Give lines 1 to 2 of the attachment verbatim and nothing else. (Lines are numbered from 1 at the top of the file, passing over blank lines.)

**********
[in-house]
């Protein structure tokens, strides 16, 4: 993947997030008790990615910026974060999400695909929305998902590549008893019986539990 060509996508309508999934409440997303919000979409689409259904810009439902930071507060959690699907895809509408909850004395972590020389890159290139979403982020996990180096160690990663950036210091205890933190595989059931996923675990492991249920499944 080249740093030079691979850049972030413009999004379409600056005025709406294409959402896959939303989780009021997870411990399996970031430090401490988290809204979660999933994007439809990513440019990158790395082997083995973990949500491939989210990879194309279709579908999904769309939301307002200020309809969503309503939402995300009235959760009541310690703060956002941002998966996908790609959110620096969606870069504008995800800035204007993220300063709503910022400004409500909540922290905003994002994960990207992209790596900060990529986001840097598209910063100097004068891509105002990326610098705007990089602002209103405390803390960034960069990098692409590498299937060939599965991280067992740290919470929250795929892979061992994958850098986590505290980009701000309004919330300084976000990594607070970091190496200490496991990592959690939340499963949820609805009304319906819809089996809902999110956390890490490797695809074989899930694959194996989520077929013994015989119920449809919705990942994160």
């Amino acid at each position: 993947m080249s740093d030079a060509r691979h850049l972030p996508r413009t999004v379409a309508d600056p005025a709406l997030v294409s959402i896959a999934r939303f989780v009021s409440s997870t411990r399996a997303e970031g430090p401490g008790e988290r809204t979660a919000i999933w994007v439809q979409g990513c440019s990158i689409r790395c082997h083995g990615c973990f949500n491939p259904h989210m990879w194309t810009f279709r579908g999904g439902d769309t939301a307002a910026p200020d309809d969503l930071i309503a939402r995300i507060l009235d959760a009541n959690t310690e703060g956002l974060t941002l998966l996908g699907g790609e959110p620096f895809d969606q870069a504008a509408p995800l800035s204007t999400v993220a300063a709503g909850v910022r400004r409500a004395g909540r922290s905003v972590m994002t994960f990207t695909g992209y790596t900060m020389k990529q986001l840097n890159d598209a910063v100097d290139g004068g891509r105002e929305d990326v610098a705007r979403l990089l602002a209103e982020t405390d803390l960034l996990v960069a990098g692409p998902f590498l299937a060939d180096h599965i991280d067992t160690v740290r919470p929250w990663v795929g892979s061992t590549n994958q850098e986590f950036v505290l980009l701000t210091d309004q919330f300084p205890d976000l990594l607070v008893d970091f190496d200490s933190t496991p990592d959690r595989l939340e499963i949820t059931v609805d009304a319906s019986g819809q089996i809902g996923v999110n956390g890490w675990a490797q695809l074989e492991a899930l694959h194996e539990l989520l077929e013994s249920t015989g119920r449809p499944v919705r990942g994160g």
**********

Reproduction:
[in-house]
């Protein structure tokens, strides 16, 4: 993947997030008790990615910026974060999400695909929305998902590549008893019986539990 060509996508309508999934409440997303919000979409689409259904810009439902930071507060959690699907895809509408909850004395972590020389890159290139979403982020996990180096160690990663950036210091205890933190595989059931996923675990492991249920499944 080249740093030079691979850049972030413009999004379409600056005025709406294409959402896959939303989780009021997870411990399996970031430090401490988290809204979660999933994007439809990513440019990158790395082997083995973990949500491939989210990879194309279709579908999904769309939301307002200020309809969503309503939402995300009235959760009541310690703060956002941002998966996908790609959110620096969606870069504008995800800035204007993220300063709503910022400004409500909540922290905003994002994960990207992209790596900060990529986001840097598209910063100097004068891509105002990326610098705007990089602002209103405390803390960034960069990098692409590498299937060939599965991280067992740290919470929250795929892979061992994958850098986590505290980009701000309004919330300084976000990594607070970091190496200490496991990592959690939340499963949820609805009304319906819809089996809902999110956390890490490797695809074989899930694959194996989520077929013994015989119920449809919705990942994160």